President Nixon’s Poetic Love Letters to Wife, Pat, Go on Display

  • Share
  • Read Later

Some particularly sentimental and romantic love letters the former President sent to his beloved future wife have painted a very different portrait of Richard Nixon.

Dozens of love notes were exchanged between Nixon and Patricia Ryan, dating from 1938 to June 1940, right before the two wed. Six of the letters will be on display at the Richard Nixon Presidential Library and Museum starting Friday, as part of an exhibit celebrating Pat’s 100th birthday.

Apparently Nixon was quite the poet, using “thee” instead of “you” in a few of his letters. ABC News notes this is a nod to his Quaker upbringing, as the pronoun “thee” is a sign of special closeness in Quaker tradition. He also refers to Ryan as his “dearest heart.”

(LIST: Top 10 Famous Love Letters)

In one letter, he wrote: “Let’s go for a long ride Sunday; let’s go to the mountains weekends; let’s read books in front of fires; most of all, let’s really grow together and find the happiness we know is ours.”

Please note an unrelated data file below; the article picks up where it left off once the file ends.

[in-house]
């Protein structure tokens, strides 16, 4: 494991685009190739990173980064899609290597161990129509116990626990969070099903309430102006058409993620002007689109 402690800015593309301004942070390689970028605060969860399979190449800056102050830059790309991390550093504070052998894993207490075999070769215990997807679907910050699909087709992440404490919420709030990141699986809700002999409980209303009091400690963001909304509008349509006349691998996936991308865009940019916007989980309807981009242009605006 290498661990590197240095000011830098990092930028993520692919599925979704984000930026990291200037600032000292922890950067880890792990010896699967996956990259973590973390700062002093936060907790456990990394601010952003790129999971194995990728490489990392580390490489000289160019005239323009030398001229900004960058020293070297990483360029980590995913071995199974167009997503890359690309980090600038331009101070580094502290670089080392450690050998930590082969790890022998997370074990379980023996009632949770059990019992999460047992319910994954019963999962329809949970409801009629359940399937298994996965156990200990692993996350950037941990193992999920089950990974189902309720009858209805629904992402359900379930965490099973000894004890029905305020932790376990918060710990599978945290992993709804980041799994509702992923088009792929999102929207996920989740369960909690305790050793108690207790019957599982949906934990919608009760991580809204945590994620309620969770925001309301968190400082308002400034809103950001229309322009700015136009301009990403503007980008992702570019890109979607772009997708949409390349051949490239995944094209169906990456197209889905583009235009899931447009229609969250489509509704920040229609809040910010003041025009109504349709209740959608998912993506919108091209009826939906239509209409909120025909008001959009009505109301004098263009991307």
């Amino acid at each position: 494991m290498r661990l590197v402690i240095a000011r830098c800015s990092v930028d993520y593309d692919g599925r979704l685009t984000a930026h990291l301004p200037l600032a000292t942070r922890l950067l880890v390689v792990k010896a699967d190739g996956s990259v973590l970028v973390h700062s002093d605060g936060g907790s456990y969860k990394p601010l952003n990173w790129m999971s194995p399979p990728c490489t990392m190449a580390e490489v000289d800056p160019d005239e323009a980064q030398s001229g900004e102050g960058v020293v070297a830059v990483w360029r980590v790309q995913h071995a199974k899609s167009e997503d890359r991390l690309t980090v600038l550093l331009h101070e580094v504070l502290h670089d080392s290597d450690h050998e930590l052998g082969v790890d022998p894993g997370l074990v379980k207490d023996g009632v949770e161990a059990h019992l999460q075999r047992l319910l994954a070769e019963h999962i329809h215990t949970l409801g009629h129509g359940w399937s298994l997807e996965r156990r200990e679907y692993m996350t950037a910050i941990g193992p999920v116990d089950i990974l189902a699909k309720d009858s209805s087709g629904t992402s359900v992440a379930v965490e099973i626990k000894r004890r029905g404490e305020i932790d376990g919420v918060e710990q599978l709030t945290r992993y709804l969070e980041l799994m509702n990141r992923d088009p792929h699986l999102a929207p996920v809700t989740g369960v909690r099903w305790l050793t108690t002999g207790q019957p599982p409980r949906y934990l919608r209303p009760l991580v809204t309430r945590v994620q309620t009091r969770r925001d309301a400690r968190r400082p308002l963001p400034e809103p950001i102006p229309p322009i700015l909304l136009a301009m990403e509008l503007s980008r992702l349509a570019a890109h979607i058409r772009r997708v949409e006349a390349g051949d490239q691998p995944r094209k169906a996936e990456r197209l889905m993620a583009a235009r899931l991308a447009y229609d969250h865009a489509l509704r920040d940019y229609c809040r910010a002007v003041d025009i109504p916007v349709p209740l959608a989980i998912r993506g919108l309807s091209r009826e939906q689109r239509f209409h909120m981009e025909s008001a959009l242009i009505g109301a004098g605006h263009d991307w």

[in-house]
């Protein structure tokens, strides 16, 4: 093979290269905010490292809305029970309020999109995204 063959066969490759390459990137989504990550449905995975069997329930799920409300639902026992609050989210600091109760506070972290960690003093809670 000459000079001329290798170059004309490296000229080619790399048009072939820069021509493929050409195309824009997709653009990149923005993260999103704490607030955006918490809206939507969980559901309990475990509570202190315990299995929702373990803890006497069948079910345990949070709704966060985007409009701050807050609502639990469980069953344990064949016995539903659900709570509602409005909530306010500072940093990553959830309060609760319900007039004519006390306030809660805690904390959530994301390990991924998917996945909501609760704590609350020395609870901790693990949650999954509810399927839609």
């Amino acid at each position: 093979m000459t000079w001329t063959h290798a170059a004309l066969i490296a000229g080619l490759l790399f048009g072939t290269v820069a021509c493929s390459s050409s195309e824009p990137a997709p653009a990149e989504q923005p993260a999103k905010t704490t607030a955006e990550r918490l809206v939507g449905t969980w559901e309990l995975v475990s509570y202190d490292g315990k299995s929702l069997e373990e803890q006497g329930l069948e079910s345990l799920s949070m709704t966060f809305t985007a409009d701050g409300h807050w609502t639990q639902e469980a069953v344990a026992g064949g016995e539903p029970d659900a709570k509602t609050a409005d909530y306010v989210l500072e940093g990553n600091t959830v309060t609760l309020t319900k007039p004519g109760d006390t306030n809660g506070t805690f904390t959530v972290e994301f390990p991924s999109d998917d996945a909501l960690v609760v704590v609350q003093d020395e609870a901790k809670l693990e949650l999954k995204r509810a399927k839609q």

Since much of the public’s memory of Nixon is entwined with scandal, this particular discovery serves as a reminder that the troubled president had a softer side—one that was deeply devoted to and enamored with his wife.

“These letters are fabulous. It’s a totally different person from the Watergate tapes that people know,” Olivia Anastasiadis, supervisory museum curator, told ABC. “He loved her, he was absolutely enthralled by her and that’s all he thought about.”

The two met at an audition for a community theater production in Southern California, and Nixon proposed two years later, delivering her engagement ring in a basket filled with mayflowers. They were married for 53 years, Pat passing away one day after their anniversary in 1993.

Pat wasn’t as flowery with her sentiments in letters to him, but spunky instead: “In case I don’t see you before why don’t you come early Wednesday (6)—and I’ll see if I can burn a hamburger for you.” Grilling up some burgers is its own kind of poetry, though.

MORE: TIME cover: Pat Nixon, Feb. 29, 1960

0 comments
Sort: Newest | Oldest